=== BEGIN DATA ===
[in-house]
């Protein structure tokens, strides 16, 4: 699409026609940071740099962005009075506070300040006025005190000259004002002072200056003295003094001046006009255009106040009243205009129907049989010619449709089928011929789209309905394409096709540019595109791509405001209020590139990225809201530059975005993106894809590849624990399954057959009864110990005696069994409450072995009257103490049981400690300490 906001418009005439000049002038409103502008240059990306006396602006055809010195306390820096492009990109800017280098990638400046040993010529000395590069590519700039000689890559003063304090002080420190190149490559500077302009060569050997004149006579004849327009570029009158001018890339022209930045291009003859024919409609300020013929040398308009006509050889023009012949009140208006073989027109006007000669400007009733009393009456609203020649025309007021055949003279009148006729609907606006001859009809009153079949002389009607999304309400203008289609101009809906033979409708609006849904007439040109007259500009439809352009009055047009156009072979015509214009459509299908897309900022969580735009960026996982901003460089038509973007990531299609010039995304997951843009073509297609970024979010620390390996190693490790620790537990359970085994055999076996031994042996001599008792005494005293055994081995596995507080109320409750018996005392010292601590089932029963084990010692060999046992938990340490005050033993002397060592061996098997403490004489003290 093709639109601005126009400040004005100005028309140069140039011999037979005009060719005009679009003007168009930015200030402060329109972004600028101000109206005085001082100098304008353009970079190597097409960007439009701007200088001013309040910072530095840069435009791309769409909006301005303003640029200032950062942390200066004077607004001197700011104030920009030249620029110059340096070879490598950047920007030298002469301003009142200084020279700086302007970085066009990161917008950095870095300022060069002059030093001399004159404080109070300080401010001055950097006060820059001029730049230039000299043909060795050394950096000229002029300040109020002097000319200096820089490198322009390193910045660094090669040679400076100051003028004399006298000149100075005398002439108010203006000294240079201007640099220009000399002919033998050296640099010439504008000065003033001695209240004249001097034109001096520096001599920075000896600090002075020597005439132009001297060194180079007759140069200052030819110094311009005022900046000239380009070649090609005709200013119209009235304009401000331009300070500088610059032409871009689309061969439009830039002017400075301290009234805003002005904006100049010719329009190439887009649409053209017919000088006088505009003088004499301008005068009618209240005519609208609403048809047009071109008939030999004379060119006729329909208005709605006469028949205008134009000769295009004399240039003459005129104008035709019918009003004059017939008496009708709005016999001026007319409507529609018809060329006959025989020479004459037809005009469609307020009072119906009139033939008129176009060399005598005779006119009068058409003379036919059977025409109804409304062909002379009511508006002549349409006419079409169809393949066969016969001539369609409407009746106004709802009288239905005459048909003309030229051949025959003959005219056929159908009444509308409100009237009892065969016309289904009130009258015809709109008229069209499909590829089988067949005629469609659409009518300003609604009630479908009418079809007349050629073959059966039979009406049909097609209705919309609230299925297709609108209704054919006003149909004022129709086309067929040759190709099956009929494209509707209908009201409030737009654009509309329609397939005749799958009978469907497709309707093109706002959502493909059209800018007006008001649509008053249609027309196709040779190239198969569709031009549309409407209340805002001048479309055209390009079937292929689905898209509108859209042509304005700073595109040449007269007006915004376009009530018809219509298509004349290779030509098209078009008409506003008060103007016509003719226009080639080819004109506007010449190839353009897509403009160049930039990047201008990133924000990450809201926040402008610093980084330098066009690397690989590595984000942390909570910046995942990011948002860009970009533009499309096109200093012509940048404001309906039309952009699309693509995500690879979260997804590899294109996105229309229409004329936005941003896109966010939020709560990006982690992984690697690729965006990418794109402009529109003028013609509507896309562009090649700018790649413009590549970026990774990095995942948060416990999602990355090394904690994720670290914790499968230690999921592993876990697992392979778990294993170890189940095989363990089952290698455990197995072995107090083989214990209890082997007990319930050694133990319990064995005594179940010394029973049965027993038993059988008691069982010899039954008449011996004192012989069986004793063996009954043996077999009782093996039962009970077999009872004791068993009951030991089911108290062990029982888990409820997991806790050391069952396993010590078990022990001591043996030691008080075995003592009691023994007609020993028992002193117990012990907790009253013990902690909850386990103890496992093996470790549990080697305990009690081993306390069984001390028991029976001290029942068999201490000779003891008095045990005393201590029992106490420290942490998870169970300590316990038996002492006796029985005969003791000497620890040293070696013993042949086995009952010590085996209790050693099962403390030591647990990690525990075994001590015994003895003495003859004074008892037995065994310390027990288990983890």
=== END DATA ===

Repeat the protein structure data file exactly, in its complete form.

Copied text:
[in-house]
């Protein structure tokens, strides 16, 4: 699409026609940071740099962005009075506070300040006025005190000259004002002072200056003295003094001046006009255009106040009243205009129907049989010619449709089928011929789209309905394409096709540019595109791509405001209020590139990225809201530059975005993106894809590849624990399954057959009864110990005696069994409450072995009257103490049981400690300490 906001418009005439000049002038409103502008240059990306006396602006055809010195306390820096492009990109800017280098990638400046040993010529000395590069590519700039000689890559003063304090002080420190190149490559500077302009060569050997004149006579004849327009570029009158001018890339022209930045291009003859024919409609300020013929040398308009006509050889023009012949009140208006073989027109006007000669400007009733009393009456609203020649025309007021055949003279009148006729609907606006001859009809009153079949002389009607999304309400203008289609101009809906033979409708609006849904007439040109007259500009439809352009009055047009156009072979015509214009459509299908897309900022969580735009960026996982901003460089038509973007990531299609010039995304997951843009073509297609970024979010620390390996190693490790620790537990359970085994055999076996031994042996001599008792005494005293055994081995596995507080109320409750018996005392010292601590089932029963084990010692060999046992938990340490005050033993002397060592061996098997403490004489003290 093709639109601005126009400040004005100005028309140069140039011999037979005009060719005009679009003007168009930015200030402060329109972004600028101000109206005085001082100098304008353009970079190597097409960007439009701007200088001013309040910072530095840069435009791309769409909006301005303003640029200032950062942390200066004077607004001197700011104030920009030249620029110059340096070879490598950047920007030298002469301003009142200084020279700086302007970085066009990161917008950095870095300022060069002059030093001399004159404080109070300080401010001055950097006060820059001029730049230039000299043909060795050394950096000229002029300040109020002097000319200096820089490198322009390193910045660094090669040679400076100051003028004399006298000149100075005398002439108010203006000294240079201007640099220009000399002919033998050296640099010439504008000065003033001695209240004249001097034109001096520096001599920075000896600090002075020597005439132009001297060194180079007759140069200052030819110094311009005022900046000239380009070649090609005709200013119209009235304009401000331009300070500088610059032409871009689309061969439009830039002017400075301290009234805003002005904006100049010719329009190439887009649409053209017919000088006088505009003088004499301008005068009618209240005519609208609403048809047009071109008939030999004379060119006729329909208005709605006469028949205008134009000769295009004399240039003459005129104008035709019918009003004059017939008496009708709005016999001026007319409507529609018809060329006959025989020479004459037809005009469609307020009072119906009139033939008129176009060399005598005779006119009068058409003379036919059977025409109804409304062909002379009511508006002549349409006419079409169809393949066969016969001539369609409407009746106004709802009288239905005459048909003309030229051949025959003959005219056929159908009444509308409100009237009892065969016309289904009130009258015809709109008229069209499909590829089988067949005629469609659409009518300003609604009630479908009418079809007349050629073959059966039979009406049909097609209705919309609230299925297709609108209704054919006003149909004022129709086309067929040759190709099956009929494209509707209908009201409030737009654009509309329609397939005749799958009978469907497709309707093109706002959502493909059209800018007006008001649509008053249609027309196709040779190239198969569709031009549309409407209340805002001048479309055209390009079937292929689905898209509108859209042509304005700073595109040449007269007006915004376009009530018809219509298509004349290779030509098209078009008409506003008060103007016509003719226009080639080819004109506007010449190839353009897509403009160049930039990047201008990133924000990450809201926040402008610093980084330098066009690397690989590595984000942390909570910046995942990011948002860009970009533009499309096109200093012509940048404001309906039309952009699309693509995500690879979260997804590899294109996105229309229409004329936005941003896109966010939020709560990006982690992984690697690729965006990418794109402009529109003028013609509507896309562009090649700018790649413009590549970026990774990095995942948060416990999602990355090394904690994720670290914790499968230690999921592993876990697992392979778990294993170890189940095989363990089952290698455990197995072995107090083989214990209890082997007990319930050694133990319990064995005594179940010394029973049965027993038993059988008691069982010899039954008449011996004192012989069986004793063996009954043996077999009782093996039962009970077999009872004791068993009951030991089911108290062990029982888990409820997991806790050391069952396993010590078990022990001591043996030691008080075995003592009691023994007609020993028992002193117990012990907790009253013990902690909850386990103890496992093996470790549990080697305990009690081993306390069984001390028991029976001290029942068999201490000779003891008095045990005393201590029992106490420290942490998870169970300590316990038996002492006796029985005969003791000497620890040293070696013993042949086995009952010590085996209790050693099962403390030591647990990690525990075994001590015994003895003495003859004074008892037995065994310390027990288990983890």